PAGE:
WEIRTON - The Weirton Park Board voted Thursday morning to move forward with Honeywell's proposed plan to update lighting, heating and steam fixtures at the Millsop Community Center as part of a larger energy initiative involving work on several municipal facilities.
Ward 7 Councilman and Park Board Executive Director Terry Weigel was present at the Honeywell city council workshop held Wednesday and explained the topic to the Park Board Thursday.
Under the proposed contract the community center would get a comprehensive lighting retrofit, a dedicated pool heating system in the filter room, a separate domestic hot water system and a downsized steam boiler for better efficiency.
Members who have been to the community center recently may have noticed a lack of hot water and steam due to equipment breakdowns, Weigel said. This contract would resolve current problems and avoid otherwise inevitable equipment failures within the outdated infrastructure.
"The hot water system is something we have to address, period," Weigel said. "We have two hot water tanks. One is down and out, and the other one is almost 60 years old. If it goes out we have nothing."
The cost of the Park Board's portion of the project is estimated at $668,824. However, according to Honeywell representatives, energy and operational savings should be enough to cover the cost over the course of the 15-year loan term, making it budget neutral. Honeywell will guarantee at least $32,000 in energy and operational savings and monitor energy expenditure for the 15 years.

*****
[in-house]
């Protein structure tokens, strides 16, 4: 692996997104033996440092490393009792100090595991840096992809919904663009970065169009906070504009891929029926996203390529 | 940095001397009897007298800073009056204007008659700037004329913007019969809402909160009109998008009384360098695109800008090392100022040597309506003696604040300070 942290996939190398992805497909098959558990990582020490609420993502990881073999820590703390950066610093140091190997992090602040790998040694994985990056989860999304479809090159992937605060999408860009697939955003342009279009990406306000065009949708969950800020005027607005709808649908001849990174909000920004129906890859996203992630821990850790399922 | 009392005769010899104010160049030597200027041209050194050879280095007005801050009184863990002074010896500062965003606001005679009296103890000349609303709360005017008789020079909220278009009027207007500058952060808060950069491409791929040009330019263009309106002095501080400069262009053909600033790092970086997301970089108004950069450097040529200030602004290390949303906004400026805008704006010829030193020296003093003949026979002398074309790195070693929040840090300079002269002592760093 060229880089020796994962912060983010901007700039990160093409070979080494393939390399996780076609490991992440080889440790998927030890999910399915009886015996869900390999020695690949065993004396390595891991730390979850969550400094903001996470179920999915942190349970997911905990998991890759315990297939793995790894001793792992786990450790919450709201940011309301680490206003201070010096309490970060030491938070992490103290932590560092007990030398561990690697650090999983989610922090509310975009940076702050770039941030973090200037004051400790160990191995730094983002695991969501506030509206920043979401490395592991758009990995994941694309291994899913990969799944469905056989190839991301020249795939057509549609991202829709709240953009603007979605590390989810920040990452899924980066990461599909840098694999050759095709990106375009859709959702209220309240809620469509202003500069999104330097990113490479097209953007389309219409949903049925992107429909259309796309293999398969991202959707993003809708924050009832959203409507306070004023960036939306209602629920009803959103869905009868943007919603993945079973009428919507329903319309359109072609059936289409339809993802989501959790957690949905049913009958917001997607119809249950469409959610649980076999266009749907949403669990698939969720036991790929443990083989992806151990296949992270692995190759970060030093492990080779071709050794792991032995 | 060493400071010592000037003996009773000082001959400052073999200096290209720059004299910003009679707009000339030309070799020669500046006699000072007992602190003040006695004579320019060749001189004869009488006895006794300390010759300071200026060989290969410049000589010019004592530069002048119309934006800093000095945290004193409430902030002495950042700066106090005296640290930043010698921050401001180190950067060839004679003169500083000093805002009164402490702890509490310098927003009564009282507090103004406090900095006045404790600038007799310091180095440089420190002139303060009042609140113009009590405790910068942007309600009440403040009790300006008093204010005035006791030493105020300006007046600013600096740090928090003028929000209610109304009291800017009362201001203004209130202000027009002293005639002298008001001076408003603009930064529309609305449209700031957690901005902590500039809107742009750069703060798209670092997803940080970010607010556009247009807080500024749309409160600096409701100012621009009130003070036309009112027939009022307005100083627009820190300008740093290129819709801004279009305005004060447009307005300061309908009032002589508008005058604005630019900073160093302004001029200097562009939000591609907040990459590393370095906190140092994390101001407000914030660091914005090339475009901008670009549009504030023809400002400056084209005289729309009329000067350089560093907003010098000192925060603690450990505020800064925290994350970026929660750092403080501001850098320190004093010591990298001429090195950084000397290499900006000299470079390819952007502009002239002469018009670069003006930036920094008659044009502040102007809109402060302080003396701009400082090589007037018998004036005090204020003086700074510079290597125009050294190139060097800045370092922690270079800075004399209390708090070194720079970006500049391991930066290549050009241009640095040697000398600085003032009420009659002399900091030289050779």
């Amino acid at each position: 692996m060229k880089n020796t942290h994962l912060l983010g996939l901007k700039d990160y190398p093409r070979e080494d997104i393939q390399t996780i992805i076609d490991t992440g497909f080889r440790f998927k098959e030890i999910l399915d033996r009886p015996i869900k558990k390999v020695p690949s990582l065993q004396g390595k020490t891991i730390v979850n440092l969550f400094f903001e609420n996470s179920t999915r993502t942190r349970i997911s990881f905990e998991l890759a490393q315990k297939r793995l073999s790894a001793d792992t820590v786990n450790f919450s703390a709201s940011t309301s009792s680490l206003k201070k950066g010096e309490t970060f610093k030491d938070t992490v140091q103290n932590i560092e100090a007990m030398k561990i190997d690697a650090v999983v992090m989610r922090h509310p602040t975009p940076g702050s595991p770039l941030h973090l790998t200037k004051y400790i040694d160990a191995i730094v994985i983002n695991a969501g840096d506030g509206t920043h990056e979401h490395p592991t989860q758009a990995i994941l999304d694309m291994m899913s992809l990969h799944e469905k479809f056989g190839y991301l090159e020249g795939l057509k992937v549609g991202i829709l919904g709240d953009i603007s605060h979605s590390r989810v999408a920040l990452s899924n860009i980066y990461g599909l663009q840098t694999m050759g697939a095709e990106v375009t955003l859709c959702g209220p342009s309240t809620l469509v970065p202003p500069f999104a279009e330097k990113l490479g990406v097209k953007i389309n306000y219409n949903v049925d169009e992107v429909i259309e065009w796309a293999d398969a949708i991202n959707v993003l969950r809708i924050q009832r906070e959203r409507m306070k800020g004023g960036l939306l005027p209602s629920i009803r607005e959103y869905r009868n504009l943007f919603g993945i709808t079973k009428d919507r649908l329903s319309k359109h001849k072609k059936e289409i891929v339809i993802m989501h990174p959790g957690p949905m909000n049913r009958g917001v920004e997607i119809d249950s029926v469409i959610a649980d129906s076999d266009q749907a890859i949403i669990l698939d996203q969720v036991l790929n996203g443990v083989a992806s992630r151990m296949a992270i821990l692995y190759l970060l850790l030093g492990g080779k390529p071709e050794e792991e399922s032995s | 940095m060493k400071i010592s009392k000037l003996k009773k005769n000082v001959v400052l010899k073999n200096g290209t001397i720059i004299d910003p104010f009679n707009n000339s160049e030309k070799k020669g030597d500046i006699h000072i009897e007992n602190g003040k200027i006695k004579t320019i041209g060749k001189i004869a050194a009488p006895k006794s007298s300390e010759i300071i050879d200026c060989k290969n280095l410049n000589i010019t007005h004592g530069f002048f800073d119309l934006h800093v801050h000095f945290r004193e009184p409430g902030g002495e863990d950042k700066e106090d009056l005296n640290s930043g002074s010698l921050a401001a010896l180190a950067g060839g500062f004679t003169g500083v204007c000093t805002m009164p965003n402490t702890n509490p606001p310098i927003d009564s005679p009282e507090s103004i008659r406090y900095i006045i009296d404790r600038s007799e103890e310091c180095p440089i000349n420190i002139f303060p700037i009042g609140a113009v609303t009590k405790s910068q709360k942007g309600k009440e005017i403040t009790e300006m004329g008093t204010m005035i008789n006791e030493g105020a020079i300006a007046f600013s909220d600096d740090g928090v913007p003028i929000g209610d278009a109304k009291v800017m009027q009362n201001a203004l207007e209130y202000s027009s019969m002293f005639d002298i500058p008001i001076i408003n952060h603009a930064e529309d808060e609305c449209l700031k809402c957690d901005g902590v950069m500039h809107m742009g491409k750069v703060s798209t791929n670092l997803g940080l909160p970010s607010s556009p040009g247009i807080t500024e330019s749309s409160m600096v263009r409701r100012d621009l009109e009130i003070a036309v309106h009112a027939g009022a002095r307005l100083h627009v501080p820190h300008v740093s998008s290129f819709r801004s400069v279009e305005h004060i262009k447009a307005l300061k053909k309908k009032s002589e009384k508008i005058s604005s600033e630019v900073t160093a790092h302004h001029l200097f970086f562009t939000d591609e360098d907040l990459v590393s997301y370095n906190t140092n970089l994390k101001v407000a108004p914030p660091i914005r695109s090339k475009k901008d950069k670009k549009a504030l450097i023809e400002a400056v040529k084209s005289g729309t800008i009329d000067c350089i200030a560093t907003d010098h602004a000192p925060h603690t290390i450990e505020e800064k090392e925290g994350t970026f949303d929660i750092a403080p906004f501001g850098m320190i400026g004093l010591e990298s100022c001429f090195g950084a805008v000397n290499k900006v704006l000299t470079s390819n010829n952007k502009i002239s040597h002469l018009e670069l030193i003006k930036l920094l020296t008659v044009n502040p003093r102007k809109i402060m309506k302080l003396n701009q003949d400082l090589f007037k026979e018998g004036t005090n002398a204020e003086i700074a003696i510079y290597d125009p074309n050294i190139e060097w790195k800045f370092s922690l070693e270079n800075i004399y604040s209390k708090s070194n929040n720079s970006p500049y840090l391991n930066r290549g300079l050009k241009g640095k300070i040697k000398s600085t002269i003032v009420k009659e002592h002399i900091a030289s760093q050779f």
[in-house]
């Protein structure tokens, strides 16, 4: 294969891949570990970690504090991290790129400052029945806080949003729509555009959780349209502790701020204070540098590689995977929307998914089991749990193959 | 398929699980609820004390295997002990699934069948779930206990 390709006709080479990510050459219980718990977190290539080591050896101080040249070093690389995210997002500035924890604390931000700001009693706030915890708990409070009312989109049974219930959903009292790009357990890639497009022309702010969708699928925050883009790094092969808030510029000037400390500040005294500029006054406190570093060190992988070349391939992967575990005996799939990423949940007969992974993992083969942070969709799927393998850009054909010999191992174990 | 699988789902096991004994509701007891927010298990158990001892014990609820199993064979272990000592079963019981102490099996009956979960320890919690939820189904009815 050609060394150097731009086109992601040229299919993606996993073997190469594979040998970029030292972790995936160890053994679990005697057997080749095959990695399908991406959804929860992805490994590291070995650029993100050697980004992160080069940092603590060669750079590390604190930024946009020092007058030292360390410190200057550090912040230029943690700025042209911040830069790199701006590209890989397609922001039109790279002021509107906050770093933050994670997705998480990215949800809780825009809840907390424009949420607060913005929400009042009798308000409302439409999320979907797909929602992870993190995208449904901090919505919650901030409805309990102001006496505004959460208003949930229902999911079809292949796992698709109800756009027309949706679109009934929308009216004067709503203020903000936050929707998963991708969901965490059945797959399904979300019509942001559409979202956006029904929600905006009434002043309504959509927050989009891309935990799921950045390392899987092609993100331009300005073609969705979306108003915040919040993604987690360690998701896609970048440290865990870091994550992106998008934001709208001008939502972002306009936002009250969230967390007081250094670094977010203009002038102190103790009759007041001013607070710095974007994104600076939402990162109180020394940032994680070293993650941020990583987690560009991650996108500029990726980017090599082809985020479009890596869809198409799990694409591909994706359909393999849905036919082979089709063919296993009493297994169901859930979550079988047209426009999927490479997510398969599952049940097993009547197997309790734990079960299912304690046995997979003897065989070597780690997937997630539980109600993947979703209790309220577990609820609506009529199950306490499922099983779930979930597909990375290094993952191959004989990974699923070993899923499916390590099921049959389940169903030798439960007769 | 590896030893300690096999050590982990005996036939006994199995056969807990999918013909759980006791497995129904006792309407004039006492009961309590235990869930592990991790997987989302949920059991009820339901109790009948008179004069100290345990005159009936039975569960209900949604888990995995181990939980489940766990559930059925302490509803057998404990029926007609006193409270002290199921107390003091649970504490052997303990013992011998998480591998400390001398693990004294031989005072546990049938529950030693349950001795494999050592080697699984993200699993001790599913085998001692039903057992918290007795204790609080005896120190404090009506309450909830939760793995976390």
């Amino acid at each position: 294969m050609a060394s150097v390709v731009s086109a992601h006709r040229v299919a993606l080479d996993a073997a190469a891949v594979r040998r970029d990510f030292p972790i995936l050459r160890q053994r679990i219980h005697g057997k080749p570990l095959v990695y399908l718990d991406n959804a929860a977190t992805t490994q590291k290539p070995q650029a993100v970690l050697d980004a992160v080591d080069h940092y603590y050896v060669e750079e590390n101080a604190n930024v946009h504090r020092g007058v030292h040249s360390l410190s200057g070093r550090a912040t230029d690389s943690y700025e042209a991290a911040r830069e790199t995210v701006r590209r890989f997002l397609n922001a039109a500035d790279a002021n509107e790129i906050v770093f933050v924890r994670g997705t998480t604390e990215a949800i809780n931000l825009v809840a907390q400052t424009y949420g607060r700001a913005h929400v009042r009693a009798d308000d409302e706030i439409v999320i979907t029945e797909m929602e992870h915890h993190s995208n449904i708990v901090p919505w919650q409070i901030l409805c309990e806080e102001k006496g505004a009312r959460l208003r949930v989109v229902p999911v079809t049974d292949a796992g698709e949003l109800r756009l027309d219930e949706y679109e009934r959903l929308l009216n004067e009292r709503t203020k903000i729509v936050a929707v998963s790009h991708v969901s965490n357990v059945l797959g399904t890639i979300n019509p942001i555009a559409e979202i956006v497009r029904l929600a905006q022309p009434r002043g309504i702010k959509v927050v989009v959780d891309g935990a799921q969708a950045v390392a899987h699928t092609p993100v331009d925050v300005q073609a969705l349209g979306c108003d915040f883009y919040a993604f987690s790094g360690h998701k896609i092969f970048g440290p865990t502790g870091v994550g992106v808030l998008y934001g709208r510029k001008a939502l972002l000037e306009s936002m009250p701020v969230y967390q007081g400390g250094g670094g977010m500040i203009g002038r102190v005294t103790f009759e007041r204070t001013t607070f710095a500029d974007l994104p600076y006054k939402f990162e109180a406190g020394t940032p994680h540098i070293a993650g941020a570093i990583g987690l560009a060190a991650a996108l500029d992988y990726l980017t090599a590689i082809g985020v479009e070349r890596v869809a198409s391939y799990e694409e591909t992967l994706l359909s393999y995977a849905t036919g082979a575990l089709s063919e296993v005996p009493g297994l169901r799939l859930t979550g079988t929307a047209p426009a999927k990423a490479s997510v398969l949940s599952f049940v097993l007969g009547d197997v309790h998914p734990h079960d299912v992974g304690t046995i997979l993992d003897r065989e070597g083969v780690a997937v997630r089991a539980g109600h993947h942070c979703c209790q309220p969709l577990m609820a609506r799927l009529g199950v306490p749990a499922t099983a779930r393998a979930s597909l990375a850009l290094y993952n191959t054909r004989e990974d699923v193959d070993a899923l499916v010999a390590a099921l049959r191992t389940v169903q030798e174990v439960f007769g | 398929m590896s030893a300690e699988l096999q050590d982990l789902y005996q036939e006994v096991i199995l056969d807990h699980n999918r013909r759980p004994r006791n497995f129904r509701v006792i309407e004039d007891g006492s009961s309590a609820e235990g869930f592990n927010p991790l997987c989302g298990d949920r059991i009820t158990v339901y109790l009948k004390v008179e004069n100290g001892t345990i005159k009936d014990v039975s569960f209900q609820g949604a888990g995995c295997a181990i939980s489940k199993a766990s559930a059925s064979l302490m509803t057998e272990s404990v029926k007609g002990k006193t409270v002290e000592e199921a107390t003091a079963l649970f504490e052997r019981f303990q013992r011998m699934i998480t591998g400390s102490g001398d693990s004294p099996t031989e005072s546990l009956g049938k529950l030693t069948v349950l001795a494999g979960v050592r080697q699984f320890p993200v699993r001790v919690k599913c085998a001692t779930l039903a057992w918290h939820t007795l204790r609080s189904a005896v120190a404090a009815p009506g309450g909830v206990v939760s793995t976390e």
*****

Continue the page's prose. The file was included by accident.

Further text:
Board members Mike Adams and Ed Bowman were not in attendance, but Ted Dragisich, Doug Finton, William Curenton, Deb Witkowski and Ward 1 Councilman Ron Jones all voted to approve the motion after Weigel expressed support for it.
A resolution detailing the broader $2.2 million contract will be presented at the next city council meeting on Dec. 9, and representatives from Honeywell will be there to answer questions from council members.
Membership at Millsop Community Center reportedly is up from last year, and the wellness program with ArcelorMittal is bringing in new members. According to Program Director Kevin Elias, the ArcelorMittal wellness program has signed up approximately 225 employees so far with an average of 15 to 30 of them using the facilities each day.
In other business, Iris Himmelrick of the Marland Heights Community Association updated the board on efforts to revive the Margaret Manson Weir Memorial Pool. The MHCA met with architects from the Wheeling-based Heritage Architectural Associates Nov. 14 and reviewed the findings of their feasibility study.
"They're very positive about the structural integrity, and they feel that this project is do-able," Himmelrick said.
The association expects more feedback in the next few weeks from Heritage Associates.
The board also voted to sign on with the city's new insurance policies, which were approved at the last city council meeting and involve a 5 percent increase in premiums overall.
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